Charles Dickens Was A Member Of A Real-Life Ghostbusters Club
Who ya gonna call? Chuck Dickens!
When I was a child, my neighbor and I formed a janky supernatural club, which entailed meeting under a tree in my backyard and conjuring (totally legitimate) spirits on a ouija board. After a few years, the club stopped meeting. I felt too old and silly to still believe in ghosts.
That is, until today, when I learned Charles Dickens became a member of a ghost hunters club at the ripe old age of 50. And it’s not like he was “finding himself” or something — Dickens was already an established author with career-defining works such as “Oliver Twist” and “A Tale Of Two Cities” under his belt. I guess bustin’ just made him feel good.
What started out in 1855 as an informal meeting of Trinity College lads interested in ghosts, spirits and supernatural happenings became by 1862 a formal society with the very original name of “The Ghost Club.” Dickens was a founding member.
Even in the 1860s, when spiritualism and séances were very trendy in London, The Ghost Club was still seen as something of a joke, garnering open ridicule from The Times of London. Perhaps the only saving grace to lend legitimacy to the club was its elite members, including Charles Dickens and Sir Arthur Conan Doyle. That’s right — the great mind behind “Sherlock Holmes” was also a part-time ghost hunter. While Dickens brought a dose of scientific skepticism to the club, Doyle was pretty all-in when it came to the supernatural, believing in everything from ghosts to fairies to Harry Houdini’s magical powers.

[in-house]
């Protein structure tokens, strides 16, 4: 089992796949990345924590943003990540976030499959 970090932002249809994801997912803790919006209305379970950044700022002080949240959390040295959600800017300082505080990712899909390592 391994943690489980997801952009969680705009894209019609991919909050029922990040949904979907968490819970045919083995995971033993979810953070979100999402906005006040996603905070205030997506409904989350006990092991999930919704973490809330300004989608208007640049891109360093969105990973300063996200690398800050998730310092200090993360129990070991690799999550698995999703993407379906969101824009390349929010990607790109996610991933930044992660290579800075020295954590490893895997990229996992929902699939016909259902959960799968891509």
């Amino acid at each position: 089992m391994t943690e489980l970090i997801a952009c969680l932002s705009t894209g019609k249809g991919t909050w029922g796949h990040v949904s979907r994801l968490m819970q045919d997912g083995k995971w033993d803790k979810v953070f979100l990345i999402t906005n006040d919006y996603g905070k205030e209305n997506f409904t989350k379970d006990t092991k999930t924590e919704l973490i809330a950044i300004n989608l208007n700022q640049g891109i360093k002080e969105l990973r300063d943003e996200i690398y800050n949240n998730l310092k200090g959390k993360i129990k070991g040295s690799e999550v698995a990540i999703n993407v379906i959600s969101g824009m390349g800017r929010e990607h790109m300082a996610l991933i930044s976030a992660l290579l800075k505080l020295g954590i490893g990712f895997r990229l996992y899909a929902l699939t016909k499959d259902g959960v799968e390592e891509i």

Together, the club went on real ghost-busting missions, the first of which debunked the spooky magic tricks of The Davenport Brothers. This team of American magicians performed a trick in which they’d convince their audience that a bunch of ghosts was playing musical instruments all on their own. Then The Ghost Club rolled in to bust open the mystery and reveal the magicians’ secrets to their fans.
Honestly, this seems less like the stuff of cool ghostbusters and more like that of birthday-party buzzkills.
It’s likely Dickens was the “glue” that held The Ghost Club together, as the group fell apart soon after his death in 1870. But that didn’t stop his spirit from popping up at a séance in the United States just five days later to wrap up the end of his novel “The Mystery of Edwin Drood.” With that bit of unfinished business tied up, let’s hope Dickens’ ghost was able to move on to the next world or whatever.
If you’re the kind of person who still shudders at any bump in the night, you can rest easy knowing The Ghost Club was resurrected in 1882 and remains in service today. Looking to join the elite ghost-busting society of Dickens and Doyle? An individual membership costs just 25 pounds…and a bit of your credibility. Jumpsuits and proton packs not included.